Reducing sugars react with protein amino groups to form a diverse group of protein-bound moieties with fluorescent and cross-linking properties. These compounds, called advanced glycosylation end products (AGEs), have been implicated in the structural and functional alterations of proteins that occur during aging and long-term diabetes.
Nε-(Carboxymethyl)lysine (CML) is one of the AGEs and its concentration is increased in patients who have diabetes with complications, including nephropathy, retinopathy, and atherosclerosis. CML is also recognized by receptor for AGE (RAGE), and CML-RAGE interaction activates cell signaling pathways such as NF-κB and enhances the expression of vascular cell adhesion molecule-1 in human umbilical vein endothelial cells.
RAGE is a multi-ligand member of the immunoglobulin superfamily of cell surface molecules that is expressed in a variety of cell lines. RAGE is thought to be involved in pathogenesis of various conditions including inflammation, diabetes, Alzheimer's disease, systemic amyloidosis, and tumor.
Soluble version of RAGE, termed soluble RAGE (sRAGE), created by proteolytical cleavage by matrix metalloproteases can be detected in sera. In addition to sRAGE, another soluble RAGE, as endogenous secretory RAGE (esRAGE) derives from alternative splicing of the RAGE mRNA was discovered. Because of the possible neutralization effect of sRAGE, studies have examined the significance of sRAGE serum concentration in patients with various pathological conditions. Decreased level of sRAGE is a biomarker for deficient and/or altered inflammatory control in humans. It was shown that reduced level of sRAGE is associated with higher risk of coronary disease. In Alzheimer's disease, there is a decrease in serum sRAGE in comparison with patients with vascular dementia and controls. On the other hand, an increased level of serum sRAGE was found in patients with end-stage renal disease and acute lung injury.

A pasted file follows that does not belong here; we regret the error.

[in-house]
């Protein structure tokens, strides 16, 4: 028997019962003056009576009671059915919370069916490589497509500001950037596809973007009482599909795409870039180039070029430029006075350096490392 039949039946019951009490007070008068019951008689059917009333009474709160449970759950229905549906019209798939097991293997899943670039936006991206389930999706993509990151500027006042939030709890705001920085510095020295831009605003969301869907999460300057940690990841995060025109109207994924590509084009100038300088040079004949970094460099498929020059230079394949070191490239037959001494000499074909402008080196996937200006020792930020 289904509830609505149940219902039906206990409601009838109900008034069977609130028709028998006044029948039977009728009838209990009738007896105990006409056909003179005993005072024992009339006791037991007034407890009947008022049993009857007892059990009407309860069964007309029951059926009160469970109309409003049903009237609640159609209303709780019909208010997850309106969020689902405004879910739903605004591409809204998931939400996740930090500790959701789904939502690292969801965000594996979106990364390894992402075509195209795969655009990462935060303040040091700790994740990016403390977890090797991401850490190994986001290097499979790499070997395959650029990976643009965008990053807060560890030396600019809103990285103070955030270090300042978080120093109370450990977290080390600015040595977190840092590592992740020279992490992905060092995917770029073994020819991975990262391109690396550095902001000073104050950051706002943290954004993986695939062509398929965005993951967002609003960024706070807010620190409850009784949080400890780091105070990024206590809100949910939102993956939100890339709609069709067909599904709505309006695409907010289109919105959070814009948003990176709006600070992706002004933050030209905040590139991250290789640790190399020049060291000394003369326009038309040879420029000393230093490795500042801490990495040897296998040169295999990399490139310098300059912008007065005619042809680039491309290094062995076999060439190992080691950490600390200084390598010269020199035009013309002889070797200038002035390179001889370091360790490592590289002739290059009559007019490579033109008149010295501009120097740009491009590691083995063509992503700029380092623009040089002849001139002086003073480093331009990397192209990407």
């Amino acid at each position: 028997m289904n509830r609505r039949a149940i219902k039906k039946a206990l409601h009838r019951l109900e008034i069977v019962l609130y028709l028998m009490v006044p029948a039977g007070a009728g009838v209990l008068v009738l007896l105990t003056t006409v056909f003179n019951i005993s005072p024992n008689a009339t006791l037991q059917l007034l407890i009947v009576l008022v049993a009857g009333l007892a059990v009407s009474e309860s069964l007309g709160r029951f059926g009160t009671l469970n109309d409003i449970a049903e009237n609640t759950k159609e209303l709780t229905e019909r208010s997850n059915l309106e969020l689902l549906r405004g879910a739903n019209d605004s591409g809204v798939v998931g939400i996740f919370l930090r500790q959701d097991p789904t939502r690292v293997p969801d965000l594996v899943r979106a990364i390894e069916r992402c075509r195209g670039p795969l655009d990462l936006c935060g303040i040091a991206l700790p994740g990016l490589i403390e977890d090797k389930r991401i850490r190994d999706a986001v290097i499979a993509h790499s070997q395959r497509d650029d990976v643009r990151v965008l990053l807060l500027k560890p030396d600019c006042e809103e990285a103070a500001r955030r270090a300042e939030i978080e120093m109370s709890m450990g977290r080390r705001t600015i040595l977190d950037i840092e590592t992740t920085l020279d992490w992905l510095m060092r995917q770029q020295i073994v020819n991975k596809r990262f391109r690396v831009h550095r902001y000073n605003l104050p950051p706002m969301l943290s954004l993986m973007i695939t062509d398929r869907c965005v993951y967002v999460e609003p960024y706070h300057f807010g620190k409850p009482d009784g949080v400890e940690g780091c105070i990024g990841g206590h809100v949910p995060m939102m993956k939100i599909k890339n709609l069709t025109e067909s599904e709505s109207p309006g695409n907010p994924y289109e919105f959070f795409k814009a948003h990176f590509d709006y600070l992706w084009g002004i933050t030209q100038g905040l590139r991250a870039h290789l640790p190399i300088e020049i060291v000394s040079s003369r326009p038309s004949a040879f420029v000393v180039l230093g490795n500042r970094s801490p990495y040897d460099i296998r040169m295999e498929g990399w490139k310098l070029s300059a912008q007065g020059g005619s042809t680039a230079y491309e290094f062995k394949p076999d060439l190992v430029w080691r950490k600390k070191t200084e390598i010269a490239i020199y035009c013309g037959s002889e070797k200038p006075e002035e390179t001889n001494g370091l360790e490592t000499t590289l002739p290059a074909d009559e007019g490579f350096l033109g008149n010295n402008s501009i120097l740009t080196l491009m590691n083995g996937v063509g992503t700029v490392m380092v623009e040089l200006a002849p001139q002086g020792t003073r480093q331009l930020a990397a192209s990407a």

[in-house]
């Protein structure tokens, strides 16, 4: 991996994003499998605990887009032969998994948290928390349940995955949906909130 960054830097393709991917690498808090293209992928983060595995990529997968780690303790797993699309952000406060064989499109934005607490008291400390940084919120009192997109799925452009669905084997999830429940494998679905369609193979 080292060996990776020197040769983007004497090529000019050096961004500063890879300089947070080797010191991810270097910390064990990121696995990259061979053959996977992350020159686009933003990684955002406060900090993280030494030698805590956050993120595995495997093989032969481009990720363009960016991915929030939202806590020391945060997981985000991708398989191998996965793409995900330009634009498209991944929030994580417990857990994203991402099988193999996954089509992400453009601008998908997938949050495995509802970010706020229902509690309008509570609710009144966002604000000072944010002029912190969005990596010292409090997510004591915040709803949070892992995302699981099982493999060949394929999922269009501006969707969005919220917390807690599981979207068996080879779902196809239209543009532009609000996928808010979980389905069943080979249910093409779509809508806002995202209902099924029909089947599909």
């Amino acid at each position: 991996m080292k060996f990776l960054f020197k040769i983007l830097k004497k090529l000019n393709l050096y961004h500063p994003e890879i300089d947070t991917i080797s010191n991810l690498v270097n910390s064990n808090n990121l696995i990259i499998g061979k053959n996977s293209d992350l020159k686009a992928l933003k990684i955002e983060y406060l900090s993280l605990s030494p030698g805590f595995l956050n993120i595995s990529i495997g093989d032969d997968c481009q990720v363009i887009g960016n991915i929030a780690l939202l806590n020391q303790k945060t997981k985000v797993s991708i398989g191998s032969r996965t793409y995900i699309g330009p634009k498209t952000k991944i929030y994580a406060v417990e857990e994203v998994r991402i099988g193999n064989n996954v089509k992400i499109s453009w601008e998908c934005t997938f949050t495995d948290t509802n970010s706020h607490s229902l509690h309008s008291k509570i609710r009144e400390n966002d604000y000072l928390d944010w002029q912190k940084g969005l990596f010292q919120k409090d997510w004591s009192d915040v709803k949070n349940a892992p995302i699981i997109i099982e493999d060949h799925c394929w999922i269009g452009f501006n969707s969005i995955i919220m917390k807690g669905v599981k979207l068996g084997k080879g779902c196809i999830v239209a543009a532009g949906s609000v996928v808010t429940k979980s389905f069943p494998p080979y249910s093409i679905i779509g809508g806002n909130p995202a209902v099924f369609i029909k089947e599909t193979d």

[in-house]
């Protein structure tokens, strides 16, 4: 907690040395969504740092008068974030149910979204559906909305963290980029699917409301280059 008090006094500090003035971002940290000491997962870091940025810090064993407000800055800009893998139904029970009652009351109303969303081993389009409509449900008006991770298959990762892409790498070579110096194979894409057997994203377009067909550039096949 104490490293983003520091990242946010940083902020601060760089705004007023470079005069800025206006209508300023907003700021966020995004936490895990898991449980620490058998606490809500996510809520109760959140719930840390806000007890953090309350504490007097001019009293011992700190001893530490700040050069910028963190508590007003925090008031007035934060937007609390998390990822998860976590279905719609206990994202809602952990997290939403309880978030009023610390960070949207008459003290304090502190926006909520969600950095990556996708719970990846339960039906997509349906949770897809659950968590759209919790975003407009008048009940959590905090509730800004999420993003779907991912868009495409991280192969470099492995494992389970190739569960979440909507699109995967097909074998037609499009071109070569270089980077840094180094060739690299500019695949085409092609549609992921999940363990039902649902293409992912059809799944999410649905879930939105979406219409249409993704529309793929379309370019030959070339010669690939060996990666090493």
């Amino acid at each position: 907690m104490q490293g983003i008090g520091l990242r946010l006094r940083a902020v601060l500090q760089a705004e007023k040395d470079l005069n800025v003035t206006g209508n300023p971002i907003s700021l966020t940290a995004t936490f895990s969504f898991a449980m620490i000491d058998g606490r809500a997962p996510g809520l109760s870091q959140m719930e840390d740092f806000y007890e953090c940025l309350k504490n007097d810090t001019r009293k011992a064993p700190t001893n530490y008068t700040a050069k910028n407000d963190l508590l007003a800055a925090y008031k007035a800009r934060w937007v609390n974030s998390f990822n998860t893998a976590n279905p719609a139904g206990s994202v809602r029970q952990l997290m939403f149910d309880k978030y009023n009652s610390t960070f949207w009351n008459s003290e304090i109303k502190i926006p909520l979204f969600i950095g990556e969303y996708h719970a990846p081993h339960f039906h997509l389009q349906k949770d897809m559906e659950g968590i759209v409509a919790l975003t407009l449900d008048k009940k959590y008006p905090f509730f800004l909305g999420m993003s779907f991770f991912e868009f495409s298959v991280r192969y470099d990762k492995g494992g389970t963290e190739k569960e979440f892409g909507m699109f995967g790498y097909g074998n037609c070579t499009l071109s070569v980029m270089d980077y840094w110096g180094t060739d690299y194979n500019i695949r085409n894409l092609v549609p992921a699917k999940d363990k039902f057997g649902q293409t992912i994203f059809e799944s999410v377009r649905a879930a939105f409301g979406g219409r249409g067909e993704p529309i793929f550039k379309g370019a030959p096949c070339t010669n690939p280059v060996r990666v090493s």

Although several AGE structures have been reported, it was demonstrated that Ne-(Carboxymethyl)lysine (CML) is a major antigenic AGE structure. It has been postulated that AGE structures present in vivo could serve as an immunological epitope to raise autoantibodies against AGE structures, particularly CML. It has been reported that the presence of autoantibodies against AGE structures, particularly those against CML adduct in streptozotocin (STZ)-induced diabetic rats and patients with several diseases. The autoantibody against CML adduct was higher in patients with renal failure than in normal subjects or diabetic patients without renal failure. These results suggest that autoantibody against CML might play a possible role in the development of diabetic nephropathy or chronic renal failure.
Advanced glycosylation end products (AGEs) are formed during the late stage of Mailard reaction, and have been implicated in the structural and functional alterations of proteins that occur during aging and long-term diabetes. Although several AGE structures have been reported, Nε-(Carboxymethyl)lysine (CML) and Nε-(Carboxyethyl)lysine (CEL) are two major stable, nonenzymatic chemical modifications of protein lysine residues resulting from glycation and oxidation reactions.